Regulatory enforcement: Then and now…..


Published January 17, 2018

By Mak Yuen Teen

Yesterday, five men were charged with intentionally failing to disclose material information to the SGX. The news report can be found here:

https://www.channelnewsasia.com/news/singapore/5-men-charged-for-failing-to-disclose-information-to-sgx-9867004

I will not comment on the case but will only add that I have written about this company many years ago.

The alleged offences were committed between 2007 and 2010.  Therefore, it took more than 7 years for the charges to be laid. I went back to look at an OECD/World Bank paper which I co-wrote and  presented at an OECD Asian Corporate Governance Roundtable in 2006. One of the themes of the roundtable was the implementation and enforcement of rules and our paper was about the Singapore experience at that time.

For those who are interested in what it was like more than 10 years ago, I have posted the article below. Just a note that certain things in the paper are outdated, such as the lack of statutory derivative action for listed companies in Singapore which is no longer the case. The paper looked  at various types of regulatory actions and made some proposals for changes.

Some of the higher profile scandals at that time occurred at ACCS, Auston International, Citiraya, Informatics, China Aviation Oil and NKF. In terms of criminal action for these commercial misconduct cases, the following is a quote from the paper:

“In most cases, the defendants pleaded guilty to the charges. Few defendants contested the charges, and the cases which have concluded resulted in successful convictions. Thus far, all the concluded cases have resulted in convictions. In the cases reviewed, the time taken for offenders to be charged after the scandal first came to light ranged from 5 months to 19 months. The convictions and sentencing occurred 1 day to 10 months after the charges were first filed. Therefore, enforcement actions have generally been prompt.”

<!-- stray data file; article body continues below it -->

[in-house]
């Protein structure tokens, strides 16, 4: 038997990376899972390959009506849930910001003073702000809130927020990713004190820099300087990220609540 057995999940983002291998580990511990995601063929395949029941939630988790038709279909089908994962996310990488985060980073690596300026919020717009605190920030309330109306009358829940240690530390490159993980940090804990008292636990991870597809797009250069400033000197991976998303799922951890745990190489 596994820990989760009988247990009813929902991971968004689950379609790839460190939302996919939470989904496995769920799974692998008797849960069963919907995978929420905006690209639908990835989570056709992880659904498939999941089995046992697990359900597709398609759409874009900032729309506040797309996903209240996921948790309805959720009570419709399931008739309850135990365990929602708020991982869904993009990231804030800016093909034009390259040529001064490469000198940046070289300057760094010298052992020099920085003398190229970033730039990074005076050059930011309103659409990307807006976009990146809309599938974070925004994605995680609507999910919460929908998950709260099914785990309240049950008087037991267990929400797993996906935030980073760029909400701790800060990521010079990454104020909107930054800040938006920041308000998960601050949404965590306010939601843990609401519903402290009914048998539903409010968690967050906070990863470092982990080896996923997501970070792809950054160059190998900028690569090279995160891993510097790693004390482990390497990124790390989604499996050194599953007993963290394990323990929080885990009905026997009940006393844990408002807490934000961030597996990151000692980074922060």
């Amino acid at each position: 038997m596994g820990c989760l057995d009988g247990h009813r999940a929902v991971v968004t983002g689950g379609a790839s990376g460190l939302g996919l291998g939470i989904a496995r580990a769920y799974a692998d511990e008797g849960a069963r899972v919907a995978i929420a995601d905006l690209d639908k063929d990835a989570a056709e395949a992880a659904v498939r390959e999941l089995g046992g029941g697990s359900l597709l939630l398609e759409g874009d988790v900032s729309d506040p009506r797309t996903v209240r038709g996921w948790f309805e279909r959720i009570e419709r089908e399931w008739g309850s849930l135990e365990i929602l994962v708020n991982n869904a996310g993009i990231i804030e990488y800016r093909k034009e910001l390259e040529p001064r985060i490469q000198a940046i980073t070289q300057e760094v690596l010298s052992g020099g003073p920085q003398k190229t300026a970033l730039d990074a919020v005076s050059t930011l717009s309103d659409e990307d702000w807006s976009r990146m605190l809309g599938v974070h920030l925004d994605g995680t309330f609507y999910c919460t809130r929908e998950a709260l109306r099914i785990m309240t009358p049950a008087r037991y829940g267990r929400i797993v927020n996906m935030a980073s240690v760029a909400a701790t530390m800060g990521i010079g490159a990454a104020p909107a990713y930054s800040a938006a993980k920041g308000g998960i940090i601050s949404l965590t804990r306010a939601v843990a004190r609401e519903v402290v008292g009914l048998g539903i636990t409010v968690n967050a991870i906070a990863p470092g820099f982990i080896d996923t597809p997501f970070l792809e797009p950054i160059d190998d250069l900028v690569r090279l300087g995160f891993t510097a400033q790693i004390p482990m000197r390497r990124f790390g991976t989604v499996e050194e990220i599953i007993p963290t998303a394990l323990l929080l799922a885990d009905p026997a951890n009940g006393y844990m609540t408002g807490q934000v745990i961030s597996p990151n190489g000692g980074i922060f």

It is always better late than never, but enforcement actions that are timely would be far more effective, both as a deterrent and as a preventive measure. If enforcement action is too slow, those who have committed misconduct can continue to do so with impunity until they are arrested. In the meantime, they could cause considerable harm to other companies.

Therefore, I always believe that there must be a range of regulatory sanctions available. Criminal cases, especially complex ones, may understandably take a while. However, administrative actions such as reprimands, which can result in individuals being barred from being involved in the governance and management of companies, can be taken more swiftly. Reprimands and disqualification may be sufficient in some cases. Other actions can follow for more serious breaches.

It may be time for me to write another paper on this subject again and to review our enforcement of rules. However, I am not sure if my conclusion will still be that “enforcement actions have generally been prompt”.

 

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